By K. Mennem for MennemFoto.com March 25, 2015
El Salvador has experienced high homicide rates for many years, due to a large number of reasons. Currently street gangs take the majority of the blame, despite high numbers of domestic homicides and political disputes that end in bloodshed. Last year El Salvador became the 2nd most dangerous nation in the world, with 66 out of every 100,000 citizens murdered.
A few years back in 2012, there seemed to be a break in homicide numbers. A 40% drop was seen largely due to a gang truce between the Barrio 18 gang and the Mara Salvatrucha 13 (MS-13). By 2014, the truce had disintegrated and the number of homicides in the nation rose from 2,490 to 3,875 over a year’s time.
The capital city, San Salvador, rose on the Citizen Council for Public Security and Criminal Justice’s list of most dangerous cities in the world from 27 in 2013 to 13 in 2014.
Gangs typically take the blame, as their outlandish homicide tactics and domestic terrorism acts grab headlines daily. Street gangs in the nation are fueled by international cocaine traffickers, who use the nation as a transit point from South America towards the United States. Gangs may be in charge of being transporters (known as transportistas), in charge of guarding loads, or simply given the right to deal a portion of the goods around the capital.
Poverty levels and a large number of deported criminals from the United States fuel gang membership across the nation. The average Salvadorian makes only $3,720 a year and a large numbers of criminals have been deported back to the nation for decades. When returning home, deported criminals typically join a local set when they are unable to find work. Scores of youth that have lived their whole lives in the nation decide to join gangs instead of struggling to find work.
During my visit to San Salvador in December, it was clear the city was not a comfortable place to travel. The first thing I saw turning into the city from the airport was a group of police putting on face-masks and loading their automatic weapons as their trucks sped off. The police looked to be more on a kill mission than a rescue mission.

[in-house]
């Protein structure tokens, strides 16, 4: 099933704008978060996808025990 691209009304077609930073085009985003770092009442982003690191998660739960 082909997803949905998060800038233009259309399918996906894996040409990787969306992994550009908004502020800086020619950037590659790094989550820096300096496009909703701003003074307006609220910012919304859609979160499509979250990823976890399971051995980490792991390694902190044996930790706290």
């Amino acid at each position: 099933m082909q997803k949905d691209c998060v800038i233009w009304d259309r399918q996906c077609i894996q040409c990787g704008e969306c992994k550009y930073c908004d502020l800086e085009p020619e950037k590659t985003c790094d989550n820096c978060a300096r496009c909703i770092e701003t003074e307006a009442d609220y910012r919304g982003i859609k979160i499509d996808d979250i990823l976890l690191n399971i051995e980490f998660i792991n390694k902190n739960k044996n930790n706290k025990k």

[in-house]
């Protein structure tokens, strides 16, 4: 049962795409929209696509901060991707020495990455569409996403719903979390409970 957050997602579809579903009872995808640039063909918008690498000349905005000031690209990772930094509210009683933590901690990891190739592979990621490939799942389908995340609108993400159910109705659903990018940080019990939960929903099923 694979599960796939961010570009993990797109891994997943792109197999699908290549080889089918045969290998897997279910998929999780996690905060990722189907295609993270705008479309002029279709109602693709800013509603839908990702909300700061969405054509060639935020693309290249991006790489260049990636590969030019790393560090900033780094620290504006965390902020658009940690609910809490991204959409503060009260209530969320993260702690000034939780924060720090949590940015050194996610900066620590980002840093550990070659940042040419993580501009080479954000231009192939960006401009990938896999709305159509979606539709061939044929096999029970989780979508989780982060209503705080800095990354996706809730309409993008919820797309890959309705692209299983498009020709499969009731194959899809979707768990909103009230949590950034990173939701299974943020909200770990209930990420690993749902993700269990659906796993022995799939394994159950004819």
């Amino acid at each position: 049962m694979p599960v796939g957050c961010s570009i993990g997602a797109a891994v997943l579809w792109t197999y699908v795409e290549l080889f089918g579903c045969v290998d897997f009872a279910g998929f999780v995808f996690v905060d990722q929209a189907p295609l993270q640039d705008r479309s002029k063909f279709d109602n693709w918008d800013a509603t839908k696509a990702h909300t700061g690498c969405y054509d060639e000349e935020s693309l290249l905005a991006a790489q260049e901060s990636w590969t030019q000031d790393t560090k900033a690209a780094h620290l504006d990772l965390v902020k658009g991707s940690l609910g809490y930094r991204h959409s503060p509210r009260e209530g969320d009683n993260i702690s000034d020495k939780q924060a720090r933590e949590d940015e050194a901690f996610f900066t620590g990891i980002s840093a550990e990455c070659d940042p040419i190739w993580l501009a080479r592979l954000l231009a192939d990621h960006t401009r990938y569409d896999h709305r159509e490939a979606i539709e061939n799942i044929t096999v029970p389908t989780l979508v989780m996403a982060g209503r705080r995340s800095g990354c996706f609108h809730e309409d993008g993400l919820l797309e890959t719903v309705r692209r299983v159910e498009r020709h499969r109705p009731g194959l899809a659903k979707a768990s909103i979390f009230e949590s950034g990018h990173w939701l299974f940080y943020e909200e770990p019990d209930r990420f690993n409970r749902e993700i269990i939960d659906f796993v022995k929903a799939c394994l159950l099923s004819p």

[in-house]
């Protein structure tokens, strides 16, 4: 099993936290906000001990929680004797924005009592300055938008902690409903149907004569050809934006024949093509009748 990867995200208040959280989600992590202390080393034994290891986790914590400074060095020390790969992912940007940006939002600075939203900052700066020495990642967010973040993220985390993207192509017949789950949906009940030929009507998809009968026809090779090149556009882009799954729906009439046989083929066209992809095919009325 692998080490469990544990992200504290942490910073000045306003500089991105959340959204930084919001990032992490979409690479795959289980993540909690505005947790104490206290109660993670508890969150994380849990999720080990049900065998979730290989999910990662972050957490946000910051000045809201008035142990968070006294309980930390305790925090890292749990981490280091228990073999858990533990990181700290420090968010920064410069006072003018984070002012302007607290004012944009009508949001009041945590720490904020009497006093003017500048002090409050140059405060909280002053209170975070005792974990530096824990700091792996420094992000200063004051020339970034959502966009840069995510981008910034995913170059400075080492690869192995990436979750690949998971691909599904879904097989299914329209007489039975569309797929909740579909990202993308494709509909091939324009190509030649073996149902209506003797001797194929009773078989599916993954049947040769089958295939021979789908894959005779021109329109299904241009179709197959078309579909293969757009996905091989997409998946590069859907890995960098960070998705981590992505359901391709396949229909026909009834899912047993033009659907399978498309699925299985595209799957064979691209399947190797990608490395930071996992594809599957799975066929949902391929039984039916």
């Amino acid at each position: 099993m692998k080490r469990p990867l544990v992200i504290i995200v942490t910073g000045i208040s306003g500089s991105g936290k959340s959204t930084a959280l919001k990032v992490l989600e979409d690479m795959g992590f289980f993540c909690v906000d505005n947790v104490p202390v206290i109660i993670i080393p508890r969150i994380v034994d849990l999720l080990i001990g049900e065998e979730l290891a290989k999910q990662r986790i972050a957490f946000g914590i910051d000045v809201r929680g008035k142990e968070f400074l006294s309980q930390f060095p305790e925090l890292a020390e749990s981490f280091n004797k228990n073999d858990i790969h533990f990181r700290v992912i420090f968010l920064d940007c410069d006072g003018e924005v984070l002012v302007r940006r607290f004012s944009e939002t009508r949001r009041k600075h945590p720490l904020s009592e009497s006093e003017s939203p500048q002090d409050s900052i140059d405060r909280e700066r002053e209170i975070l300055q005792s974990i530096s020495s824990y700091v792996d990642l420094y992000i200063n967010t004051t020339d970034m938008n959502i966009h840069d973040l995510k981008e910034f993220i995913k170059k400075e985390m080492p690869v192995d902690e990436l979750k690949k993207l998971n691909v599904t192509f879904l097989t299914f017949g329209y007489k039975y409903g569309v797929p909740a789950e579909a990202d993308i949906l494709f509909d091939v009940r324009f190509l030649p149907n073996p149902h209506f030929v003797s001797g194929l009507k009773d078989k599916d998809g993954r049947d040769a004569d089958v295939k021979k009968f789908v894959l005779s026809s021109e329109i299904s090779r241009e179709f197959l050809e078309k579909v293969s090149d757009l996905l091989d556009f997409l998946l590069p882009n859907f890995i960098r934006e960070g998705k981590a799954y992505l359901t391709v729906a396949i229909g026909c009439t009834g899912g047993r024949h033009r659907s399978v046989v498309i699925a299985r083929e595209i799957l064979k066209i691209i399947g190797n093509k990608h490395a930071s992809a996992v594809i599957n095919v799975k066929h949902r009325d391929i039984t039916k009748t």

Traveling into the city almost everything is a god damned graffiti wall. Every building is covered in writing, most of it hard to decipher. Taxi drivers huff glue as they drive you around, mumbling meaningless shit to themselves. Homeless citizens wonder the town squares aimlessly. It is hard to tell if they are looking to score a buck or planning a rape.
At night the majority of the city becomes a ghost town. All businesses shut down by dark. The ones that do stay open have caged doors which customers ring a bell and hope to get service.
Gunshots and sirens ripping through the air at night made me quickly forget about the lack of hot water and sporadic electricity that was often off.
I decided to have eight or nine Pilsener’s (the national beer) and took off to the safe zone mall to get dinner because none of the local restaurants would open for a stranger. The hotel staff called me a private car because they said the taxis were not safe. I guess I should have taken that hint the first time my taxi driver earlier that day shoved a glue stick up his fucking nose.
My driver sped down dark streets of the city center in which my hotel was located, as all the street lights were off because of a lack of electricity. As I exited the car he pulled a business card from below his pistol holster and made me assure him that I would not take a normal taxi back to my hotel.
San Salvador has nice neighborhoods, nice malls, and even a TGI Friday’s in which I watched Oklahoma State beat OU. Not the entire city is destitute, but a large percentage of the population is struggling with life on a daily basis. The people in general are amazing, as well as the beauty of the land. But the daily threat of death is constant.
In February, the country was witnessing 14 homicides a day, a massive number for a nation of 6.1 million. In 2014 the average was 11 homicides per day.
According to Insight Crime, some of the recent horrific murders included:
-Four young men, between the ages of 17 to 27, found tied up and covered in machete wounds in the Cuscatlan department.
-An attack against a family that left one person dead and two injured, including a 3-year-old girl, in San Salvador.
-A 28-year-old shot while working at a carwash.
-The killing of a former gang member turned evangelical pastor.
No real tactic is in order to immediately reduce the violence. The government rotates plans that aim to drop violence, but nothing has shown long term progress. During my stay the residents I spoke with seemed hopeless for results. They had as much trust for the government as they did in the gang bangers down the street. Some just hoped to save some money up to give their families if they were killed. Others merely spoke of finding a way to the United States to avoid this plague all together.